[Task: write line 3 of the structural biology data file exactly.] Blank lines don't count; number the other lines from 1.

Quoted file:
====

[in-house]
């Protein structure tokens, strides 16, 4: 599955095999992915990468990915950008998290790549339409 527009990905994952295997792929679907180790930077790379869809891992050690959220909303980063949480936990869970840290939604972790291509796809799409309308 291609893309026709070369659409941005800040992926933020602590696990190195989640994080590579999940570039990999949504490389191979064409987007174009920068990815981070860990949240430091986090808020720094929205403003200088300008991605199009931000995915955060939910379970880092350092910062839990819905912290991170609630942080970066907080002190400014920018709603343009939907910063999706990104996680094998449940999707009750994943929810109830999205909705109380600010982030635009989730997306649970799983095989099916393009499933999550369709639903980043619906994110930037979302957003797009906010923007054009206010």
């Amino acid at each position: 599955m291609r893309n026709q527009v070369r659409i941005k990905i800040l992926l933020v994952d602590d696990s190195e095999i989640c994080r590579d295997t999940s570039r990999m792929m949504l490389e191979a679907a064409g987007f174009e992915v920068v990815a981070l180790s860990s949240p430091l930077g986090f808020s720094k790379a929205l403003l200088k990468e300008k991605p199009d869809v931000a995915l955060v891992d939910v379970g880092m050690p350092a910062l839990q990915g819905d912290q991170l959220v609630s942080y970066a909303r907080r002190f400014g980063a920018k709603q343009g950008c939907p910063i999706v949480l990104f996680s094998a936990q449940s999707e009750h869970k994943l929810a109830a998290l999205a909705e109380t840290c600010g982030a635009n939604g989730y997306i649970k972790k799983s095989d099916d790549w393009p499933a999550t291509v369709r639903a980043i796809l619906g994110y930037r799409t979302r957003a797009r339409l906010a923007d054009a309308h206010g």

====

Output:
């Amino acid at each position: 599955m291609r893309n026709q527009v070369r659409i941005k990905i800040l992926l933020v994952d602590d696990s190195e095999i989640c994080r590579d295997t999940s570039r990999m792929m949504l490389e191979a679907a064409g987007f174009e992915v920068v990815a981070l180790s860990s949240p430091l930077g986090f808020s720094k790379a929205l403003l200088k990468e300008k991605p199009d869809v931000a995915l955060v891992d939910v379970g880092m050690p350092a910062l839990q990915g819905d912290q991170l959220v609630s942080y970066a909303r907080r002190f400014g980063a920018k709603q343009g950008c939907p910063i999706v949480l990104f996680s094998a936990q449940s999707e009750h869970k994943l929810a109830a998290l999205a909705e109380t840290c600010g982030a635009n939604g989730y997306i649970k972790k799983s095989d099916d790549w393009p499933a999550t291509v369709r639903a980043i796809l619906g994110y930037r799409t979302r957003a797009r339409l906010a923007d054009a309308h206010g």